conversation, Mr. Wilder informed her that he had health
insurance but that he did not know his membership number
(Dkt. No. 15, at 4). He later called back and gave her his
membership information, which Carol forwarded to MEMS on May
25, 2017 (Id.).
Hanson also testified that Credit Control, on May 24, 2017,
did not know whether a claim had been submitted to Mr.
Wilder's insurance (Dkt. No. 13-12, at 13). Mr. Hanson
further testified that Credit Control relies on MEMS to
submit medical bills to insurance companies (Id.).
Mr. Hanson also stated that Credit Control will acquire
insurance information and pass it along to MEMS for MEMS to
file a claim and that MEMS keeps Credit Control apprised of
the status of such claims (Id.). Mr. Hanson
explained that, “if [MEMS] acquire[s] insurance
information, either from me or from-if the individual calls
them up and gives them that insurance information, they will
call and advise me: We are filing insurance on this. Will you
please put a hold on the account until we see what
happens.” (Id.). On May 25, 2017, Credit
Control's records indicate that MEMS requested a 45-day
hold on Mr. Wilder's account (Dkt. No. 13-6, at 2).
Hanson further testified that, “if a lawsuit is being
filed, it is filed in MEMS name, ” not “under
[Credit Control's] name.” (Dkt. No. 13-12, at 14).
Mr. Hanson explained that Credit Control will evaluate
whether to file suit, “[a]nd at that point, we will
prepare an affidavit of the account and send it to our client
for them to make the final approval.” (Id.).
He further elaborated that “whether we file that suit
or not is entirely up to my client. They get to make that
decision . . . .” (Id.).
25, 2017, a validation letter was sent to Mr. Wilder by
Credit Control stating: “RE: MEMS AMBULANCE
16-93778;” a principal due of $888.75; that Credit
Control was a debt collector and this was an effort to
collect a debt; and setting forth Mr. Wilder's rights as
required by the FDCPA (Dkt. No. 15, at 5). The May 25, 2017,
letter from Credit Control to Mr. Wilder included the
We have been authorized by our client to demand payment in
Unless you notify this office within 30 days after receiving
this notice that you dispute the validity of this debt or any
portion thereof, this office will obtain verification of the
debt or obtain a copy of a judgment and mail you a copy of
such judgment or verification. If you request this office in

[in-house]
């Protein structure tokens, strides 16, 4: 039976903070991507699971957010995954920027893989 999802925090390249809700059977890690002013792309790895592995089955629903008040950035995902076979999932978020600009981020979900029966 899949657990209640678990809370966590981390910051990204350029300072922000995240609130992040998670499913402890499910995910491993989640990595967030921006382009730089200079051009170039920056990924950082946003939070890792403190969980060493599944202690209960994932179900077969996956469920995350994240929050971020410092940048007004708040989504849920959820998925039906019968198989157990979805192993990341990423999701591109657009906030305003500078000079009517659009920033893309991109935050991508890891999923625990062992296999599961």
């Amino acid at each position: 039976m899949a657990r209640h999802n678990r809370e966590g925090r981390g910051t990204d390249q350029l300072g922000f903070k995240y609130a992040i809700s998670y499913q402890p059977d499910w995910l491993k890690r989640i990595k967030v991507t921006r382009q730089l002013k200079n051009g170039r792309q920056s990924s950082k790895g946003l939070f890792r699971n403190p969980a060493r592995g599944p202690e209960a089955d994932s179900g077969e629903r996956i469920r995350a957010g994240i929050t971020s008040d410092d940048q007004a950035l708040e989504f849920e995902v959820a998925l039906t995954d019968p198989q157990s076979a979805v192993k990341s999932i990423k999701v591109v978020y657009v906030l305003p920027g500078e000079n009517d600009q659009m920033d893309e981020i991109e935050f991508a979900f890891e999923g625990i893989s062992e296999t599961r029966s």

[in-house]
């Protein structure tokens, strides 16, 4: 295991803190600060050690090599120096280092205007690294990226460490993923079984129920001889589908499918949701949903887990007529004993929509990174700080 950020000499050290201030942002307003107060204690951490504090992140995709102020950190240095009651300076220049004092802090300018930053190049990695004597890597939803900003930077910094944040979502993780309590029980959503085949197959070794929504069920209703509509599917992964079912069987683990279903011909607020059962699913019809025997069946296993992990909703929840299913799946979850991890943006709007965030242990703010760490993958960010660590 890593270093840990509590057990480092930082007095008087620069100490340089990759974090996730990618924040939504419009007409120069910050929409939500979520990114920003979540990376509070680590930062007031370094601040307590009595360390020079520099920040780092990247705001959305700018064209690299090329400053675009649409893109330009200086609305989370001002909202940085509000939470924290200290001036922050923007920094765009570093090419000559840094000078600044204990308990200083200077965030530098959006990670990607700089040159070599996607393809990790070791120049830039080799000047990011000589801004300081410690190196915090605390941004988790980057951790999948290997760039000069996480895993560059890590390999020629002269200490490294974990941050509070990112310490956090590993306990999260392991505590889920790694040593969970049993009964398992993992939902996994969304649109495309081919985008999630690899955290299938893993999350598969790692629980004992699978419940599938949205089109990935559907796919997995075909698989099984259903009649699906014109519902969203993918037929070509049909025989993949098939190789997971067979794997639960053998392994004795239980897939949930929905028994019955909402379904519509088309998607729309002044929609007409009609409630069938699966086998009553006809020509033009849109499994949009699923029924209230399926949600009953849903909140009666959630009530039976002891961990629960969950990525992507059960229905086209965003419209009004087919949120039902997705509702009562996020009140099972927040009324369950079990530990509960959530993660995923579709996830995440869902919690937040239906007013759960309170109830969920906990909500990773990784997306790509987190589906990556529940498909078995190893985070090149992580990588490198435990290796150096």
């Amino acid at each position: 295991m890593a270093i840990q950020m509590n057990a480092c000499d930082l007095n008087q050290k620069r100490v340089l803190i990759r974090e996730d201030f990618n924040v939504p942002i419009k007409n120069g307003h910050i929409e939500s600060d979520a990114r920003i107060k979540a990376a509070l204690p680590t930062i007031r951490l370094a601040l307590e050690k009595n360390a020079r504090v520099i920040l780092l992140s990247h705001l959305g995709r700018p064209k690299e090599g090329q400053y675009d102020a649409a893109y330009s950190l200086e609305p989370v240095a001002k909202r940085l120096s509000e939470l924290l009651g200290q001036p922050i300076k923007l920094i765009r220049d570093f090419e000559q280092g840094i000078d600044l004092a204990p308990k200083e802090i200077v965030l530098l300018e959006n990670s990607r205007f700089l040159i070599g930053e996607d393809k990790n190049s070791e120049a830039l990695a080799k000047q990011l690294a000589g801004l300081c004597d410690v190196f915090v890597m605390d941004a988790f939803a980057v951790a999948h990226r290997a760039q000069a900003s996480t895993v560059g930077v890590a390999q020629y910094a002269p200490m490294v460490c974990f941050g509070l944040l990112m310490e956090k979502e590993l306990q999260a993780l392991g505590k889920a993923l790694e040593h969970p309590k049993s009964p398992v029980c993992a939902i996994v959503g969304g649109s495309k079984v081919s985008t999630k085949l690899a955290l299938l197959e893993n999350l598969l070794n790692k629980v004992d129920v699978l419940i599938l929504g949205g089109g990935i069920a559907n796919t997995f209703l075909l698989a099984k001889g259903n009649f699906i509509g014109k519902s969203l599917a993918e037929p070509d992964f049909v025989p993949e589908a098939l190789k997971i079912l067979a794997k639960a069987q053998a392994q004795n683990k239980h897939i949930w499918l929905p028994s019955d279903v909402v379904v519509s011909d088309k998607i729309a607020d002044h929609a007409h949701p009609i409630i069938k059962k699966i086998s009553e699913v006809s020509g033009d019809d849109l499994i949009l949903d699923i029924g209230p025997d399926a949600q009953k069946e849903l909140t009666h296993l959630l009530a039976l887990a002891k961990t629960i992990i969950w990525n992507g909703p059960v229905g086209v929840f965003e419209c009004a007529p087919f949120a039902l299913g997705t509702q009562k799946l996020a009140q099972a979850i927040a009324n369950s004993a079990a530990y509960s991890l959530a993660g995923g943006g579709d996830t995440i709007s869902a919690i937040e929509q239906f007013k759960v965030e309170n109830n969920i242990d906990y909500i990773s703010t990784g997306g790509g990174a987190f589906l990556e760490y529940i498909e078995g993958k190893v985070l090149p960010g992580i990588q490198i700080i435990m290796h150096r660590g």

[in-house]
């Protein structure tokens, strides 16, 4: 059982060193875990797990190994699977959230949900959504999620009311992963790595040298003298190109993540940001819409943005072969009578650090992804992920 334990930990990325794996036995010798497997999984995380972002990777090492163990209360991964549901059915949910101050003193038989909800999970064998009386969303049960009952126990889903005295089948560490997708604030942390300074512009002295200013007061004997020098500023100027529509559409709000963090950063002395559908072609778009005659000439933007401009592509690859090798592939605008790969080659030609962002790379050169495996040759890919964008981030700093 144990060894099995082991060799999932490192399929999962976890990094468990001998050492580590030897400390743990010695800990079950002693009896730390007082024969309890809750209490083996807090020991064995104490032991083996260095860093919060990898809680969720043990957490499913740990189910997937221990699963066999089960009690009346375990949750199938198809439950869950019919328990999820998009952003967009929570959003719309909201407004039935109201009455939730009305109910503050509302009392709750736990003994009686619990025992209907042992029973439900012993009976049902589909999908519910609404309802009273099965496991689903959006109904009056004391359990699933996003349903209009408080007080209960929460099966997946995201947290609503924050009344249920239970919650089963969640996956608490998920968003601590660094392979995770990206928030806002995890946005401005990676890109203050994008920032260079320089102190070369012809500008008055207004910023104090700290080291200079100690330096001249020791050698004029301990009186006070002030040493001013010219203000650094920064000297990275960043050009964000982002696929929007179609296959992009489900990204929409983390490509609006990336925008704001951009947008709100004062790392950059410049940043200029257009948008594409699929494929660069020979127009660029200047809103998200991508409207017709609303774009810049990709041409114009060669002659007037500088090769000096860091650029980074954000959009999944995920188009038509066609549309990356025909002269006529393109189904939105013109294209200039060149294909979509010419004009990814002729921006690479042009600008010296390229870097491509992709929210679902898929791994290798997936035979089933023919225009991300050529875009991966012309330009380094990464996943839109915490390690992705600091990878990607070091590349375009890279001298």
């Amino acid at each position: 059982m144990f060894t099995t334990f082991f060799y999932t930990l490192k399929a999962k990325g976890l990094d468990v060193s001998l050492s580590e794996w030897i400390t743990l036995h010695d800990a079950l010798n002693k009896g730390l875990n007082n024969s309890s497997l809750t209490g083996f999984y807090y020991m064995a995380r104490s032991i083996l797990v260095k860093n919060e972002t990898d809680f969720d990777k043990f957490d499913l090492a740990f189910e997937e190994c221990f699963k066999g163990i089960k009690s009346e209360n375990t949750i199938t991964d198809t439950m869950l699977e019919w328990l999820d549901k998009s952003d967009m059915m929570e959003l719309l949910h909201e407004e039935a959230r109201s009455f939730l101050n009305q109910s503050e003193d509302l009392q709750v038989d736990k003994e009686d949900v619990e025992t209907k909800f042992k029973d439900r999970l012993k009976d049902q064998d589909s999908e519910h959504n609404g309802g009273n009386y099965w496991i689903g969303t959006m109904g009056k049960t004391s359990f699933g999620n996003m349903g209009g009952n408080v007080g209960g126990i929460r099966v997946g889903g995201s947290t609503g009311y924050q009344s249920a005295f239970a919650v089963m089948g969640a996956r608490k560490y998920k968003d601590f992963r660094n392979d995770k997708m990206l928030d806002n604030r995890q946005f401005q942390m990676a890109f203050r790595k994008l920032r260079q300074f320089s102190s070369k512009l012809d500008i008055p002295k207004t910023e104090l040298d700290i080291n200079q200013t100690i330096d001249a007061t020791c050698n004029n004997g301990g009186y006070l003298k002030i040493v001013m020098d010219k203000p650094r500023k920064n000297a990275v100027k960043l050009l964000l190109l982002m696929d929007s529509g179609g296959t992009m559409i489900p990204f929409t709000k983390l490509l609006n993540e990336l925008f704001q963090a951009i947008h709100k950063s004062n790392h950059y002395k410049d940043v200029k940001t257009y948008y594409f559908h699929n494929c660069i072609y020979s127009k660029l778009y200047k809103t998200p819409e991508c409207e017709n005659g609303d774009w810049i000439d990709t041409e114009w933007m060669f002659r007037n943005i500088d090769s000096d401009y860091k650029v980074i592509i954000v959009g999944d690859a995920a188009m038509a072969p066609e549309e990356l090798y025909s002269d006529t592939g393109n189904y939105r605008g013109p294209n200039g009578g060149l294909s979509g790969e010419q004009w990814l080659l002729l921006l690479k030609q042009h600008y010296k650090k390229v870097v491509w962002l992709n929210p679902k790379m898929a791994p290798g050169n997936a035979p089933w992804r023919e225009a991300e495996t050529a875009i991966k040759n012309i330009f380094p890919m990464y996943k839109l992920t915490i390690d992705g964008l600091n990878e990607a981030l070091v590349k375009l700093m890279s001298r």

writing within 30 days after receiving this notice, this
office will provide you the name and address of the original
creditor, if different from the current creditor.
Controls records indicate that, on June 1, 2017, Carol spoke
with Mr. Wilder and recommended that he “get a debit
card to cover both accounts in case ins[urance] does not pay
. . . .” (Dkt. No. 13-6, at 2). Payment of $479.74 was
received by MEMS from Mr. Wilder's health insurer on or
about June 16, 2017 (Id.).
Control's records also show that, on June 26, 2017, Carol
spoke with Mr. Wilder and that Mr. Wilder indicated that he
could not get a credit card and that he offered to pay $40.00
a week (Dkt. No. 13-6, at 3). Carol told Mr. Wilder that she
would call back next week (Id.). Also, on June 26,
2017, Credit Control sent to Mr. Wilder a letter updating the
amount owed to reflect the June 16 insurance payment
(Id.). This letter states that the “Balance
Due” is $409.01 (Dkt. No. 13-9). This letter included
the statement: “May we suggest you have your attorney
determine your liability towards this obligation.”
Hanson testified that, on July 5, 2017, Credit Control's
records indicate that Carol attempted to call Mr. Wilder and
that nobody answered (Dkt. No. 13-12, at 18).
21, 2017, Carol called Mr. Wilder at 10:00 a.m. and asked to
speak to “Ryan.” (Dkt. No. 15, at 5) Mr. Wilder
acknowledges that he had been waiting for her to call, but he
disputes that he was waiting for her to call on that specific
day and time (Id.). Mr. Wilder's version of this
call is that he had been working until 2:00 a.m. and was
awakened by Carol's call (Id.). He states that
he answered the call but was silent other than possibly
grunting (Id.). When he said nothing, the caller
said words to the effect of, “That's ok. We'll
be seeing you soon, ” and hung up (Dkt. No. 15, at 5).
Mr. Wilder characterizes this language as a threat
(Id.). In his deposition, Mr. Wilder described his
reaction to Carol's statement:
Q: The only thing you said was huh?
A: Practically, yes. Like I don't-I believe that was the
only thing that was said. There was-nothing else was said. If
anything, I might have also made a noise when I answered the
phone, but I don't even think I did that. I think I just
answered the phone and they knew I answered the phone because
the ringing stopped. And then she asked to speak to me, and I
mumbled a word. And then she said, “That's okay.
We'll be seeing you soon, ” and she hung up the
. . .
Q: And you interpreted that as a threat?
Q: A threat to do what?
A: I don't know. A threat to sue me. A threat
to-“we'll be seeing you soon, ” like
what-like I've heard people say that in the past, like
it's never been a good thing, never been a good thing. I
don't understand an instance where that would be a good
thing for someone to say that to you in a way that,
like-okay, maybe a family member will say, okay, yeah,
we'll be ...